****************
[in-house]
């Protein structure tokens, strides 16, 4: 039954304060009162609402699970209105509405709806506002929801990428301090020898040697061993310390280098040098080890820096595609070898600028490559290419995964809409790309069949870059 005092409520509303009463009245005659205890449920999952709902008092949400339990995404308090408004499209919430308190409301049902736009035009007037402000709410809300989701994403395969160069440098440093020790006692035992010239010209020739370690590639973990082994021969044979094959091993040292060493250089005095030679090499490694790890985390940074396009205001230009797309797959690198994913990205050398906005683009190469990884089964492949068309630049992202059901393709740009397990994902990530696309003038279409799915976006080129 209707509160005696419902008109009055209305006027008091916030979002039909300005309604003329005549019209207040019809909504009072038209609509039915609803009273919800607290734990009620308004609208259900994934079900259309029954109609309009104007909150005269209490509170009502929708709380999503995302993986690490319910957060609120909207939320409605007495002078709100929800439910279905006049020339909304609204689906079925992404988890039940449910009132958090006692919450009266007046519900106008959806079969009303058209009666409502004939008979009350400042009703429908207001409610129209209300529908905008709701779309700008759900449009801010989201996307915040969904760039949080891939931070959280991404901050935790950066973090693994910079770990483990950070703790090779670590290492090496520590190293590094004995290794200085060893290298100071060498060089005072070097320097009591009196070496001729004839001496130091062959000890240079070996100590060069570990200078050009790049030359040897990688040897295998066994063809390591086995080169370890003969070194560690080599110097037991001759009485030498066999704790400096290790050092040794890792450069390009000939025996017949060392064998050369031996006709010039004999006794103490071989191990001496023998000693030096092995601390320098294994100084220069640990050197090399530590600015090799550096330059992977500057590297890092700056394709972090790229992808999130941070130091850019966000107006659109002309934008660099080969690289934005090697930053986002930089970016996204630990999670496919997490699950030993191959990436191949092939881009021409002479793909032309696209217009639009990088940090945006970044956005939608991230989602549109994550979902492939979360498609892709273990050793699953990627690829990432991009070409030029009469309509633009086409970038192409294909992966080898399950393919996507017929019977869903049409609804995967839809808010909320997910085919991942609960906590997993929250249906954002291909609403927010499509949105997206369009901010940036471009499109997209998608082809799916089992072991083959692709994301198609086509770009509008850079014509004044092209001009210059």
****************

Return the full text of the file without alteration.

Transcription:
[in-house]
């Protein structure tokens, strides 16, 4: 039954304060009162609402699970209105509405709806506002929801990428301090020898040697061993310390280098040098080890820096595609070898600028490559290419995964809409790309069949870059 005092409520509303009463009245005659205890449920999952709902008092949400339990995404308090408004499209919430308190409301049902736009035009007037402000709410809300989701994403395969160069440098440093020790006692035992010239010209020739370690590639973990082994021969044979094959091993040292060493250089005095030679090499490694790890985390940074396009205001230009797309797959690198994913990205050398906005683009190469990884089964492949068309630049992202059901393709740009397990994902990530696309003038279409799915976006080129 209707509160005696419902008109009055209305006027008091916030979002039909300005309604003329005549019209207040019809909504009072038209609509039915609803009273919800607290734990009620308004609208259900994934079900259309029954109609309009104007909150005269209490509170009502929708709380999503995302993986690490319910957060609120909207939320409605007495002078709100929800439910279905006049020339909304609204689906079925992404988890039940449910009132958090006692919450009266007046519900106008959806079969009303058209009666409502004939008979009350400042009703429908207001409610129209209300529908905008709701779309700008759900449009801010989201996307915040969904760039949080891939931070959280991404901050935790950066973090693994910079770990483990950070703790090779670590290492090496520590190293590094004995290794200085060893290298100071060498060089005072070097320097009591009196070496001729004839001496130091062959000890240079070996100590060069570990200078050009790049030359040897990688040897295998066994063809390591086995080169370890003969070194560690080599110097037991001759009485030498066999704790400096290790050092040794890792450069390009000939025996017949060392064998050369031996006709010039004999006794103490071989191990001496023998000693030096092995601390320098294994100084220069640990050197090399530590600015090799550096330059992977500057590297890092700056394709972090790229992808999130941070130091850019966000107006659109002309934008660099080969690289934005090697930053986002930089970016996204630990999670496919997490699950030993191959990436191949092939881009021409002479793909032309696209217009639009990088940090945006970044956005939608991230989602549109994550979902492939979360498609892709273990050793699953990627690829990432991009070409030029009469309509633009086409970038192409294909992966080898399950393919996507017929019977869903049409609804995967839809808010909320997910085919991942609960906590997993929250249906954002291909609403927010499509949105997206369009901010940036471009499109997209998608082809799916089992072991083959692709994301198609086509770009509008850079014509004044092209001009210059």